P.S. Ok, I wrote this entry several days ago, if you couldn’t tell, and Thanksgiving has now come and gone. But it was indeed another adventure, so I will try to quickly tell about it, also as an excuse to put pictures of it here. I was determined to have a Thanksgiving dinner, so we enlisted our LCF Yulia to buy us a turkey and I started looking through the (amazing) PC cookbook for recipes. I decided on glazed carrots, mashed potatoes (seem to not have sweet potatoes or yams here), Thanksgiving stuffing and pumpkin pie. Sounds ambitious, but we were (generally) up to the task. We had a late lunch (it was a day off, thank goodness) and went to the bazaar, where the woman who knows us gave us almost all of the things we needed (also reading off of my list of Ukrainian translations of ingredients to speed things up) – but couldn’t tell us where to find mashed pumpkin (even though I’ve been served it here), or carrots or potatoes. I had started off thinking that pumpkin might be a problem, and I worried about chicken broth for the stuffing (turned out it’s everywhere, in cubes) – but carrots and potatoes??? We ended up giving up on the pumpkin and switching to apple, but still couldn’t find carrots and potatoes, so we asked Yulia (who could not find a turkey, even though Jasmin’s family has them in her backyard, because apparently they are only home grown in Ukraine and they laughed at her in the store), who said she’d bring a half kilo of each. We started cooking in Katie’s kitchen, and although we had to make a few extra shopping trips (after having gone to just about every “mahazen” in town, including the bazaar – I do really miss one-stop shopping, and couldn’t help remembering the joy of overloading a cart at Target or Food Lion in Williamsburg), we had enormous success. That cookbook is amazing!!! The stuffing was great, we put extra spices and even though we had to stale-ify the bread ourselves (in the oven), it was perfect. I have never made a pie by myself before, but the apple pie turned out amazing. I credit the cookbook almost entirely – even without being able to measure things, or even know what degree the oven is set at, everything was perfect. We made the carrots and potatoes at Yulia’s that night, and heated up the roasted chicken (which I insisted on referring to as a turkey), and bought ice cream for the apple pie. It was a lot of work, but very fun and some reeeally good food. That cookbook is never leaving my side for the rest of my life. Ok, goodbye for serious, love you guys!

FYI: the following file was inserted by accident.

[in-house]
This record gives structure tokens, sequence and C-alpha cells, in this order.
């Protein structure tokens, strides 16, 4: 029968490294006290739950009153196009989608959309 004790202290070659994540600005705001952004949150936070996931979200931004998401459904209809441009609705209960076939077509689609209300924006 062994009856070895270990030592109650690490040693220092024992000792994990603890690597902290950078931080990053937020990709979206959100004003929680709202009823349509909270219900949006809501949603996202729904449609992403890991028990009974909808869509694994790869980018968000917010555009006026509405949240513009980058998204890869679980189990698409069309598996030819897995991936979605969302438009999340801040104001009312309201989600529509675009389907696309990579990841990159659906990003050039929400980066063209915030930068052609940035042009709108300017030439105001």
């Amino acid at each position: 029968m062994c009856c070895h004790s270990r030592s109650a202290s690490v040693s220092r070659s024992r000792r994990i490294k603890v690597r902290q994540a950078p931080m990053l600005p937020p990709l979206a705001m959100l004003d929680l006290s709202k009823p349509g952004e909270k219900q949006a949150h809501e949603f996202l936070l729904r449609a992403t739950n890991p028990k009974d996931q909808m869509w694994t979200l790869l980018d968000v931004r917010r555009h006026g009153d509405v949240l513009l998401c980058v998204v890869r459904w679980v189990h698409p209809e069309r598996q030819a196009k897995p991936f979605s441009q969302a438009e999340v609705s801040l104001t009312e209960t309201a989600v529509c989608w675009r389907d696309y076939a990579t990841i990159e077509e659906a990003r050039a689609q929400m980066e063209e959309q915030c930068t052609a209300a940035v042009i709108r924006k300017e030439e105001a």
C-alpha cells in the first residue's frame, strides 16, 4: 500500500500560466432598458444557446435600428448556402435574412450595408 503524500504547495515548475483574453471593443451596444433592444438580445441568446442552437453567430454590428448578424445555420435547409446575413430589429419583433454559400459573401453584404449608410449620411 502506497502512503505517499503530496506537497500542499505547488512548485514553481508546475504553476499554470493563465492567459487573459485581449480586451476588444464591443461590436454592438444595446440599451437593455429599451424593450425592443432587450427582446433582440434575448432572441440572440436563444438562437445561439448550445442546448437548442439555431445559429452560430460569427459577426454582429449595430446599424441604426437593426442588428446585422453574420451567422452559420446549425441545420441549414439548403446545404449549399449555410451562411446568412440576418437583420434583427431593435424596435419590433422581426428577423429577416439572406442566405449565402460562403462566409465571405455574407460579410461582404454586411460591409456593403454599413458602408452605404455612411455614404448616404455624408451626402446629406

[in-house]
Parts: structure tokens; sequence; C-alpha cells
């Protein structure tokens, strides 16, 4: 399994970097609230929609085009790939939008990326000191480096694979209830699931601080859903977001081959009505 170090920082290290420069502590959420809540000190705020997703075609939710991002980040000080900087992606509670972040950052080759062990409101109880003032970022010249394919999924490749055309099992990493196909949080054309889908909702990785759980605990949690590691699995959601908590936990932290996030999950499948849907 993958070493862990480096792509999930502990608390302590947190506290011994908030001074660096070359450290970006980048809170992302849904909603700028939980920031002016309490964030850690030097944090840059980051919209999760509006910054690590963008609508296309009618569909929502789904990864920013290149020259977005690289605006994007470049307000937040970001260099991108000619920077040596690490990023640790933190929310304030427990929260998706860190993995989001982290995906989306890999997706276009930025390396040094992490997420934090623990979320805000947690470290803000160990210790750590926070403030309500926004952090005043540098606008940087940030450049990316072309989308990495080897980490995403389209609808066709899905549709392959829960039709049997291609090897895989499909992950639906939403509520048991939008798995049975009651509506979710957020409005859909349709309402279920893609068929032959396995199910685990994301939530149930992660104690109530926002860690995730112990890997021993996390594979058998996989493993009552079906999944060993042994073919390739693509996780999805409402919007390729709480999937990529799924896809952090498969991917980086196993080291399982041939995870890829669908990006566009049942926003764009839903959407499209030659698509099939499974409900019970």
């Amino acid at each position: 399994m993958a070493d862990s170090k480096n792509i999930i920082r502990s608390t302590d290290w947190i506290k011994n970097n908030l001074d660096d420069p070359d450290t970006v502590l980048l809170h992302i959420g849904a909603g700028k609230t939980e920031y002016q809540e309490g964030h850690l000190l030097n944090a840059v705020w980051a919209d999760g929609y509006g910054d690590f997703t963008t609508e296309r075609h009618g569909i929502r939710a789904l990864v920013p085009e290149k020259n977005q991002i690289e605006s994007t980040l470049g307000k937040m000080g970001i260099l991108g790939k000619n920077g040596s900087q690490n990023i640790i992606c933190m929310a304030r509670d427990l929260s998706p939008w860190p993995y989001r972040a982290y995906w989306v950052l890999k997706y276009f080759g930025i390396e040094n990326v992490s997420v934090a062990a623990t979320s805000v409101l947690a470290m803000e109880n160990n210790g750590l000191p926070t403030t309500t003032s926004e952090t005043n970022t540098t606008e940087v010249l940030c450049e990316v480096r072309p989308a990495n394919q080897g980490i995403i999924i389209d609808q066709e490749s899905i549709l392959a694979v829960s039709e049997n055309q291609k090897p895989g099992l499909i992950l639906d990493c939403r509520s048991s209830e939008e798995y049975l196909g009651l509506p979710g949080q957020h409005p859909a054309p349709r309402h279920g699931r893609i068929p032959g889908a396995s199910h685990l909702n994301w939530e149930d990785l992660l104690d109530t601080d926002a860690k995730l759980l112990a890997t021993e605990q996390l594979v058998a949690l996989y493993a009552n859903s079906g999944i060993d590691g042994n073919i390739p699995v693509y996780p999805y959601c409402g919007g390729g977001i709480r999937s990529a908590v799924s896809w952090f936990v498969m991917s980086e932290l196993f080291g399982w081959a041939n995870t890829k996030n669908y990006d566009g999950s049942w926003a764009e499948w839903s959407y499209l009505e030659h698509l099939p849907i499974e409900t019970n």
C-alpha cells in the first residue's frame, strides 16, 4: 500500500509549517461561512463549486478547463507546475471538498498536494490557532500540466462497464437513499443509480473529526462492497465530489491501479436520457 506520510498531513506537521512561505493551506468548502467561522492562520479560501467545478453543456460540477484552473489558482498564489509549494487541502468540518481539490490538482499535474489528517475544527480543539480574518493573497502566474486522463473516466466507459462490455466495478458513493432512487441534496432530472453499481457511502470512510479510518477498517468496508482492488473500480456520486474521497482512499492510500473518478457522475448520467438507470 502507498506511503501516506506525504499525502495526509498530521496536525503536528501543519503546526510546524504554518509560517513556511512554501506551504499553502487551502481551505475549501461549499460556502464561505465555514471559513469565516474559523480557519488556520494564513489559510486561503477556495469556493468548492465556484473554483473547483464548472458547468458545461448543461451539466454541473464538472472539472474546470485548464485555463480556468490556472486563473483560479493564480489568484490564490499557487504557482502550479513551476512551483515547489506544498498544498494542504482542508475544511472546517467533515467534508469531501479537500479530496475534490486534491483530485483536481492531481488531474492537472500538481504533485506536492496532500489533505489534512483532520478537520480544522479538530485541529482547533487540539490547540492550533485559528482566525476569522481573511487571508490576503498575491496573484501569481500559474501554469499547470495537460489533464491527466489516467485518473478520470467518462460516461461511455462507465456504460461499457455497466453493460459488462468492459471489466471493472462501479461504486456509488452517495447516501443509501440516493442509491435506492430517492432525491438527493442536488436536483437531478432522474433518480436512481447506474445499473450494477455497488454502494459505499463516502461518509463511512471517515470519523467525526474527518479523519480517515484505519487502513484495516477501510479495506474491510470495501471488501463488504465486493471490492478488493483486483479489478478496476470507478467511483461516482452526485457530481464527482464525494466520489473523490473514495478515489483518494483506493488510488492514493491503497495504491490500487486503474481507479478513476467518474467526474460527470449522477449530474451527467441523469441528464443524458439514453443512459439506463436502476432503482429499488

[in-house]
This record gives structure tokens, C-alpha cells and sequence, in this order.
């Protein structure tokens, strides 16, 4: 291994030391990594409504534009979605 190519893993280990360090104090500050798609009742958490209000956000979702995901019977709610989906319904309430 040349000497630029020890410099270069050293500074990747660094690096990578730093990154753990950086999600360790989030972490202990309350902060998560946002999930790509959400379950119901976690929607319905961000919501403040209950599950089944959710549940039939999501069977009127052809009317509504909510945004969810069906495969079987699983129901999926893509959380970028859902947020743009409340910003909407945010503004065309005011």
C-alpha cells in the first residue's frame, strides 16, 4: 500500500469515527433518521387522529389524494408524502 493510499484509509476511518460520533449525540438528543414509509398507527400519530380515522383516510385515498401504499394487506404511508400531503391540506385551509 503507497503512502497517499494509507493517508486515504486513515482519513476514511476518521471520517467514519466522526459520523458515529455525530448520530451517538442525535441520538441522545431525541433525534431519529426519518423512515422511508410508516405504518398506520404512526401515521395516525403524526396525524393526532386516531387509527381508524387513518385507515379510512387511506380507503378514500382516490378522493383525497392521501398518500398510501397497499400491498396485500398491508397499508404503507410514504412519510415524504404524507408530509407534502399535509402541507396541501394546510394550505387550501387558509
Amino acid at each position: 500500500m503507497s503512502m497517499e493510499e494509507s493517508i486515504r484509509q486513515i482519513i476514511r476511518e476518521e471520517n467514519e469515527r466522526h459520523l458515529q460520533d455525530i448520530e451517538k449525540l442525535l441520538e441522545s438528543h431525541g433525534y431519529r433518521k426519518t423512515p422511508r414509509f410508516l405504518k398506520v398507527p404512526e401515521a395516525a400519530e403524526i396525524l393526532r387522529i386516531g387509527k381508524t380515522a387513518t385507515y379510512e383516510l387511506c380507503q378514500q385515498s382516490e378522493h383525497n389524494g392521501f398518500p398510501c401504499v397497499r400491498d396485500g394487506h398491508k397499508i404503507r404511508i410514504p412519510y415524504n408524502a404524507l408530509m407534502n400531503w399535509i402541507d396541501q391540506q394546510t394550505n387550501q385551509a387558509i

P.P.S. Ok, this is annoying, but it's only letting me post so many pictures, and then it stops working . . I've switched computers twice. I will try a little more, but then may give up til next week (if I have internet then) - check again then!!